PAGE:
ICE ramps up state terrorism in the South

Feb. 16 — The Immigration and Customs Enforcement agency has ramped up its presence in the South, specifically in North Carolina, over the past couple weeks. ICE has begun their known terrorism tactics of separating families and attacking Black and Brown workers.

The raids started Feb. 5 at a workplace in a gun-manufacturing center in Sanford, where 27 workers were detained. They continued with arrests of parents attempting to drop off their children at a high school in Durham.

There have been reports of ICE raiding homes and knocking on doors in neighborhoods with Black and Brown residents, specifically in the Latinx community. These neighborhoods are also heavily terrorized by a police presence.

Even when im/migrants are doing everything “right,” they are punished and oppressed by the state. As of Feb. 12, ICE had detained more than 200 people across North Carolina. At least 60 of these arrests were collateral arrests of people who were not targeted, but who were simply in the wrong place at the wrong time.

During a Feb. 8 press conference, ICE Atlanta Field Office Director Sean Gallagher admitted these raids are in direct response to several North Carolina sheriff’s departments’ refusal to collaborate with federal immigration officials, specifically in reference to the controversial Section 287(g) of the Immigration and Naturalization Act. This section allows state and local law enforcement departments to voluntarily enter into a formal contract with ICE. Gallagher plans these raids to be the new normal.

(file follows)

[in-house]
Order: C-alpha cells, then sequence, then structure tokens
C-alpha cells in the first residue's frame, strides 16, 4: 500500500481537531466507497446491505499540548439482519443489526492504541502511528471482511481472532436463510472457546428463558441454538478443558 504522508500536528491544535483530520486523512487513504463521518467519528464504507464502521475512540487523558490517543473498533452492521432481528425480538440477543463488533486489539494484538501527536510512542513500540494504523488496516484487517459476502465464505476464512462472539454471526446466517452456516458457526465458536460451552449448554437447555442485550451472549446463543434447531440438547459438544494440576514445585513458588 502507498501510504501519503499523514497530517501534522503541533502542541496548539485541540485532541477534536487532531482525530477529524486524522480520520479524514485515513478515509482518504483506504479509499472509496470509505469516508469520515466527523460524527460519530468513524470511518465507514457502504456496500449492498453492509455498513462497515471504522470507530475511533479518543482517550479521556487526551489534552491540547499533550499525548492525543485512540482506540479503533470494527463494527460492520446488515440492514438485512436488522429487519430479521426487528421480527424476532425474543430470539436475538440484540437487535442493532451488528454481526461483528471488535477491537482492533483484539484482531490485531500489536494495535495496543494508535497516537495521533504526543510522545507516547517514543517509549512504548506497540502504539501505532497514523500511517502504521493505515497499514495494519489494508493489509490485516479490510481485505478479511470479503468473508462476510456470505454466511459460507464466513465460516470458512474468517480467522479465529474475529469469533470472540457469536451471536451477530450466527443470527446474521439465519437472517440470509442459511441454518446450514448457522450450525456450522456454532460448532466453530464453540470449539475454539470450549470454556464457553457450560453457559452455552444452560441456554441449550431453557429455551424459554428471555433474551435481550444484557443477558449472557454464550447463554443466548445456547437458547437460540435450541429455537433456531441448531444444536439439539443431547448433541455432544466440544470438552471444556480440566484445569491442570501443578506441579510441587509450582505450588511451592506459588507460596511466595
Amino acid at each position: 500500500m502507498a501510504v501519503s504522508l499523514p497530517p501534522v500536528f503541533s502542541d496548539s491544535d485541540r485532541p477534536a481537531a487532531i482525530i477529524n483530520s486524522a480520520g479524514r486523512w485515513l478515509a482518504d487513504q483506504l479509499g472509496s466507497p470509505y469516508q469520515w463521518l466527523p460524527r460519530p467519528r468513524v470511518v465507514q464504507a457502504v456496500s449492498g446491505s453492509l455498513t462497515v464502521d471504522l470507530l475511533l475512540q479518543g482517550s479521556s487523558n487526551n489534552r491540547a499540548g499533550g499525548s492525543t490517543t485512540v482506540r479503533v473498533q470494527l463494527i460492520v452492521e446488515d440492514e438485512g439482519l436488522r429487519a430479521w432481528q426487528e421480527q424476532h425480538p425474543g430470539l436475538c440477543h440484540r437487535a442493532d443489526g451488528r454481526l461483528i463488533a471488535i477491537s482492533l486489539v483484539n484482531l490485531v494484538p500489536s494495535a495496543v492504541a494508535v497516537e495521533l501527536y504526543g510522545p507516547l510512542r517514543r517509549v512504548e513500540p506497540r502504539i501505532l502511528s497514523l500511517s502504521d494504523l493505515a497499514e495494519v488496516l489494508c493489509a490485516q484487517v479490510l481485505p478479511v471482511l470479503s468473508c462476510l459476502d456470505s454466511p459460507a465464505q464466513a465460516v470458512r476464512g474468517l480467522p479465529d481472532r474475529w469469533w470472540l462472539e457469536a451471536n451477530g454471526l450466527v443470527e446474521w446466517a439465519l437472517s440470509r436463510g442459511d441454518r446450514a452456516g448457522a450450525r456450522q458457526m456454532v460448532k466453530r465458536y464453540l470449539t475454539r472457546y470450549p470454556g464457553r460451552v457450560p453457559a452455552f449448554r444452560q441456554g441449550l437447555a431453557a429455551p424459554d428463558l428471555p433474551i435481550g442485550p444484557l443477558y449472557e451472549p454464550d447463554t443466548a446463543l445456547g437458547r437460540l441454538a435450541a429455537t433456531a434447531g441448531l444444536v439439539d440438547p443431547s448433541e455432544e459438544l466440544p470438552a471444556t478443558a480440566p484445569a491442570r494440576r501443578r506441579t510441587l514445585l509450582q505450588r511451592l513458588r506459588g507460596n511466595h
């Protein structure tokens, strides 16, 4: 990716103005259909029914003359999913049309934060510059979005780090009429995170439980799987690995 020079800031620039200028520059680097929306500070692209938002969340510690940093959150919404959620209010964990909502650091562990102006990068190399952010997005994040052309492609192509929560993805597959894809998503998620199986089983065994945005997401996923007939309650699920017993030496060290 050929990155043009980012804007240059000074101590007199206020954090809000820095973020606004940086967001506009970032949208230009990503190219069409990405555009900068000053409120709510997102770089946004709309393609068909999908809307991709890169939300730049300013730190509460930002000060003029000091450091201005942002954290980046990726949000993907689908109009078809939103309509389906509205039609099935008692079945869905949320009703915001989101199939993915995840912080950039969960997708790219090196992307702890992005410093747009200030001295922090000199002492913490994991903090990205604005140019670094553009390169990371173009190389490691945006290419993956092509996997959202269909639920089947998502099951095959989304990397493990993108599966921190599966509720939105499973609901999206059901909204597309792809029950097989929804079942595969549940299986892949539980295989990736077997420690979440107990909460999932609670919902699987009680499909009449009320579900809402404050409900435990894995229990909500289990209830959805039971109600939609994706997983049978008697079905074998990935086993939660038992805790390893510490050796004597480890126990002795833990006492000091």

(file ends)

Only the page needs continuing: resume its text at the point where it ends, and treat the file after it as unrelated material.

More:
To avoid run-ins with ICE, undocumented immigrants have resorted to drastic measures. These include not going to work, keeping children out of school and fleeing their homes. Many of those living in Durham and other parts of the triangle area — which includes Raleigh, Chapel Hill and Carrboro — are afraid to drive and have been resorting to ride-shares.

Community fights back

Although ICE is attempting to maintain its campaigns of tyranny and manipulation, people have been fighting back.

Since learning of the ICE raids happening across the state, activists have been coordinating rapid-response measures and demonstrations to keep  communities safe. The most recent tactics are volunteer ICE verifications, ride-shares and “know-your-rights” trainings and canvassing.

Other groups have assembled vigils and actions in response to the raids. Several im/migrant-led organizations, such as Alerta Migratoria, Mijente, El Siembra and Comité de Acción Popular, have been pulling together groups over social media to respond and verify any known or suspected ICE activity. These organizations’ goal is to prevent rumors that may ignite more fear among undocumented communities.

Another newly established online network is RadarSafe, which was created to inform communities about ICE raids, its whereabouts and how to identify ICE. RadarSafe also provides know-your-rights resources.

Even though ICE remains present, the community in the South is determined to keep their people safe. They demand an end to the attacks on undocumented workers, families, children and undocumented LGBTQ people. They call for the abolition of ICE, demand that local politicians and sheriffs end any collaboration with ICE and put people’s safety first.

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